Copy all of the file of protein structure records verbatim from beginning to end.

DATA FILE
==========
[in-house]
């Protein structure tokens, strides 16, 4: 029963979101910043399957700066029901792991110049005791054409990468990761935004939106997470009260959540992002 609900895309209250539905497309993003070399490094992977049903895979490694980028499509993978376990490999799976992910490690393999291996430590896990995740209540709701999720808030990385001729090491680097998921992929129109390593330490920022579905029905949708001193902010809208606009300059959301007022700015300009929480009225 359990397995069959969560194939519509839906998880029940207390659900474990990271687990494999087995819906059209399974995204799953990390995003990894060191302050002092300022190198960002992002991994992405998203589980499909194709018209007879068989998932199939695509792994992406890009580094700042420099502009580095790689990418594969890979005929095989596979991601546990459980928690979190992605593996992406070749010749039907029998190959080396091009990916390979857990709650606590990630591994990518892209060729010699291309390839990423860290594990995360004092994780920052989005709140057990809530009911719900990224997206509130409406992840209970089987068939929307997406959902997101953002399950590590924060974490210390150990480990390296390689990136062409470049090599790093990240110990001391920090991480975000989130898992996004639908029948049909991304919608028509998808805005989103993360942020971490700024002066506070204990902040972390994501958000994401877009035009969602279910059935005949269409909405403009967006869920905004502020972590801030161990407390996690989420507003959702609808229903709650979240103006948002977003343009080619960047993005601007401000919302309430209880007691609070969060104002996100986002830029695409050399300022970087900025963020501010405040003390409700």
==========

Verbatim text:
[in-house]
């Protein structure tokens, strides 16, 4: 029963979101910043399957700066029901792991110049005791054409990468990761935004939106997470009260959540992002 609900895309209250539905497309993003070399490094992977049903895979490694980028499509993978376990490999799976992910490690393999291996430590896990995740209540709701999720808030990385001729090491680097998921992929129109390593330490920022579905029905949708001193902010809208606009300059959301007022700015300009929480009225 359990397995069959969560194939519509839906998880029940207390659900474990990271687990494999087995819906059209399974995204799953990390995003990894060191302050002092300022190198960002992002991994992405998203589980499909194709018209007879068989998932199939695509792994992406890009580094700042420099502009580095790689990418594969890979005929095989596979991601546990459980928690979190992605593996992406070749010749039907029998190959080396091009990916390979857990709650606590990630591994990518892209060729010699291309390839990423860290594990995360004092994780920052989005709140057990809530009911719900990224997206509130409406992840209970089987068939929307997406959902997101953002399950590590924060974490210390150990480990390296390689990136062409470049090599790093990240110990001391920090991480975000989130898992996004639908029948049909991304919608028509998808805005989103993360942020971490700024002066506070204990902040972390994501958000994401877009035009969602279910059935005949269409909405403009967006869920905004502020972590801030161990407390996690989420507003959702609808229903709650979240103006948002977003343009080619960047993005601007401000919302309430209880007691609070969060104002996100986002830029695409050399300022970087900025963020501010405040003390409700």